Excerpt: Il film, diretto dal giovane spagnolo Juan Antonio Bayona (The orphanage) ha dalla sua una sceneggiatura rigorosa che parte da una storia vera, per mettere in scena una storia familiare di coraggio e fortuna.
Excerpt: Many, many people died in the 2004 tsunami. Without a doubt, there can be value in telling a tale of survival but by proving itself valueless, The Impossible leaves a crass impression, as if a little bit of lightweight uplift and the wiping of a few tears from a cheek can make two hundred thousand deaths somehow palatable.
Excerpt: Luckily, backward corporate policies don’t stop “The Impossible” from being a pretty good movie—and if you can ignore the color of their skin, all the actors turn in outstanding performances. Bayona otherwise avoids scrubbing up the reality of the situation to make his movie prettier, instead sticking to a straight-ahead aesthetic that’s all about the journey.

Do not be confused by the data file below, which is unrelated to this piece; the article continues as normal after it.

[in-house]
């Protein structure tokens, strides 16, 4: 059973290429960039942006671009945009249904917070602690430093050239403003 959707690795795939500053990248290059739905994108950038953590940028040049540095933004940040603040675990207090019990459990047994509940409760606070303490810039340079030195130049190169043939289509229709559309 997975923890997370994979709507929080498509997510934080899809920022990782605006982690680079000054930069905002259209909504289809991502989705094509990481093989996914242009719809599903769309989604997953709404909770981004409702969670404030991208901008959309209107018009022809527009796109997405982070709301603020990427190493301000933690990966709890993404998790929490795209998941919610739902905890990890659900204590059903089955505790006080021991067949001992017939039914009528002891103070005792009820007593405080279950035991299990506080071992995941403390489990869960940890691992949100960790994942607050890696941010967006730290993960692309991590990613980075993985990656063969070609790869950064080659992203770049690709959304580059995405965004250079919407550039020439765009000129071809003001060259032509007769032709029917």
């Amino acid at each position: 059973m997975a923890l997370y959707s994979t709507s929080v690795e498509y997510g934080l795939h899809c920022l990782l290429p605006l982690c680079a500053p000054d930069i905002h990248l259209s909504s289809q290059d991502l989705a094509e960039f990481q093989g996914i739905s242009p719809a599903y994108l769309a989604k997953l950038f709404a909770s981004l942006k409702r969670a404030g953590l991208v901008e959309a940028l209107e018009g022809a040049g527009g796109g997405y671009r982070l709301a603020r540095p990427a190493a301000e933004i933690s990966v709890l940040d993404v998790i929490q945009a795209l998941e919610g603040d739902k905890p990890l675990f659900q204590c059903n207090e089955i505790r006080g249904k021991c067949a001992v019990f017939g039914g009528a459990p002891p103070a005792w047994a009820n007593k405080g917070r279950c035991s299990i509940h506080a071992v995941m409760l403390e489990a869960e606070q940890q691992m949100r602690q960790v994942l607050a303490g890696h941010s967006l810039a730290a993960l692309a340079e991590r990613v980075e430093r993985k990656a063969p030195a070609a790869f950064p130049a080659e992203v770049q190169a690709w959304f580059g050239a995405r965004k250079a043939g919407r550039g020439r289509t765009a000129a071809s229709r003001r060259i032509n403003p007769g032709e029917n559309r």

Excerpt: The Impossible is aptly named in that it portrays an unimaginable natural tragedy. But in its depiction of the humans affected by the tsunami, it shows the opposite – what is possible – when we come together to face the sudden and unknown horrors of life, that at any moment, can come crashing down on us all.